There is a fine line, though. Does this mean we need to always tell hero stories that feed an inner fantasy? Do we always need a narrative experience to be uplifting, enjoyable, and triumphant? I don’t think so, and that’s where we enter the lesser explored territory. I often like to explore that territory whenever I get an opportunity to work on something as a non-commercial side project.

HUTCHINS: On to Sleepwalking Backward. Tell us what it's about, and what experience you and your Global Game Jam team were trying to create with the game.

MYERS: We wanted to make a game for the Commodore 64 in one weekend and that was our start. We all liked the idea of using constraints in order to push ourselves creatively. As we began, it was clear that we wanted to provide an emotional experience in the simplest way possible.

The simplicity of the narrative came out of the simplicity of our mechanics. It would take too long to have gameplay that was more than controlling a player character to push squares and move from room to room. We envisioned that each room would include an image that the player would piece together. We were slightly bound by the Global Game Jam theme and interpreted it as a backwards yet ever-present cycle, like walking up the down escalator.


As designer/writer, I drew initial inspiration from a haunting song I had heard several times, Somebody That I Used to Know by Goyte. It was apparent by that point that our game would have a narrative focus and we were all interested in exploring something dark and moody. We explored our own processes while constantly checking in as a team to retain a unified vision. This guaranteed that the text, display, music, art, and mechanics would work in harmony.

A framework emerged that focused on a male player character moving backwards through the memories of a past relationship. The memories became naturally related to the images in the rooms. The gameplay exertion of into putting pieces back together led to the deeper narrative exploration. Given that narrative starting point, the system of action seemed to denote a denial and a need to fix something that had broken at some point in the past.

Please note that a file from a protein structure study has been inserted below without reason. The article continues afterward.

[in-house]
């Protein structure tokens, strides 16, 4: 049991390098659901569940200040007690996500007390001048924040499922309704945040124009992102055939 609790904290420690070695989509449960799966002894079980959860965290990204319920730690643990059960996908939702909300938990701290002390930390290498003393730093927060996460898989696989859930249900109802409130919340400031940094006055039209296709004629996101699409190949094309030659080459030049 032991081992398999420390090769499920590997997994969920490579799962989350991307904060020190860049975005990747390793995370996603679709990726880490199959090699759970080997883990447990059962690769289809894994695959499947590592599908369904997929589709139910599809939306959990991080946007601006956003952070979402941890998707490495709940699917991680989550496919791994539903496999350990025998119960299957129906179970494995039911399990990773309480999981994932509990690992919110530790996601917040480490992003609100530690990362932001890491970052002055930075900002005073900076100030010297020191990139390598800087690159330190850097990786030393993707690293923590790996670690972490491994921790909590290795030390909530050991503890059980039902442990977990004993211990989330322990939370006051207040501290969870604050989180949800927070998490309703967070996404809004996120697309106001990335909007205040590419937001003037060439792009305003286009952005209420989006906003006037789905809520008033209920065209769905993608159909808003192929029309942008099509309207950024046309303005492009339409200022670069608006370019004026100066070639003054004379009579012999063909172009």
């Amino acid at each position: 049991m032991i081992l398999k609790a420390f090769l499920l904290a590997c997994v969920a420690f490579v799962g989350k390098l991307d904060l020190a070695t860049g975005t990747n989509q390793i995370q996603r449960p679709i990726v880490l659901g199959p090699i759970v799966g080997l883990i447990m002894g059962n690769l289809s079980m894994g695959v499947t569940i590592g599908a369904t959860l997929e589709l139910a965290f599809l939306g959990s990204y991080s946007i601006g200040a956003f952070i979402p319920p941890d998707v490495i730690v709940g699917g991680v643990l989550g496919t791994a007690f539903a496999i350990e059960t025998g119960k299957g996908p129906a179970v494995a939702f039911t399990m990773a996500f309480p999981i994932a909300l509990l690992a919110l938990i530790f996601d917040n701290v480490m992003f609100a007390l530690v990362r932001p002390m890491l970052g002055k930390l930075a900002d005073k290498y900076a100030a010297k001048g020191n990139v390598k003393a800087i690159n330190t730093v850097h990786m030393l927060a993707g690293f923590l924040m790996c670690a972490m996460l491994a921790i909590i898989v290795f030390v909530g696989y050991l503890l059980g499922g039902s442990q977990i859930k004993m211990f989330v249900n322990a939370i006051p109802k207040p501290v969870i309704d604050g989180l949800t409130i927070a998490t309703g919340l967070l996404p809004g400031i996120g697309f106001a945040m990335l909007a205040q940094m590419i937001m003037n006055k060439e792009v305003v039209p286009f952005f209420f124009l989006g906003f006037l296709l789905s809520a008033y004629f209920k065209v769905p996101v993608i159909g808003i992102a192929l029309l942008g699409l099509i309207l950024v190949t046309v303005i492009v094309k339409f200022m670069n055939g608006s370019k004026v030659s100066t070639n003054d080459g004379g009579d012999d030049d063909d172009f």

I won’t go beyond that because I don’t want to spoil the experience or provide a specific interpretation of events. The story is only in the player experience and ultimately it’s up to them to decide exactly what has occurred and what it means to them.

HUTCHINS: Tell us about the creative challenges the Global Game Jam presents to participants, and how you and your team overcame them.

L eft to right: Arshan Gailus (Music), Elliott Mitchell (Art), Ethan Fenn (Programming), Gregory Kinneman (Programming), Jonathon Myers (Design and Writing), and (not pictured) Courtney Stanton (Producer).
Left to right: Arshan Gailus (Music), Elliott Mitchell (Art), Ethan Fenn (Programming), Gregory Kinneman (Programming), Jonathon Myers (Design and Writing), and (not pictured) Courtney Stanton (Producer).

MYERS: From meeting up and pitching ideas, to forming a team and completing a game, participants have less than 48 hours to accomplish their goals. So time is the biggest challenge. You can’t really think too much about decisions, you just have to stay focused and trust your instincts.

Good team communication also became a major factor while working within the time constraint. We used Google Docs and regular check-ins to gauge our progress. We had the good fortune of working with site producer Courtney Stanton, who consistently kept us on track and reflected back to us our scope and the consequences of our decision-making. If we suddenly recognized we didn’t have time for a feature or idea, we immediately readjusted and scaled back.

It would take another full blog post to explain the obstacles we specifically faced in making a Commodore 64 game! Two of my teammates have already written and posted on that, as you can see below.

HUTCHINS: If we wanted to learn more about the game and your work, where should we go online?

MYERS: You can see our Global Game Jam page to get some immediate information, a Commodore 64 disk image and a link to the playable game. The game itself is hosted and playable here on the site of our musician, Arshan Gailus. It only takes about 2-3 minutes to play. If you’re interested in our process and the constraints of making a C64 game, check out these postmortem blog posts by our programmer Ethan Fenn and our artist Elliott Mitchell. While I’m at it, I’d like to give a shout-out to teammate Greg Kinneman. His programming, QA, and feedback on the narrative were crucial to the success of the project.

If folks want to know more about what I do, they can check out my portfolio site here.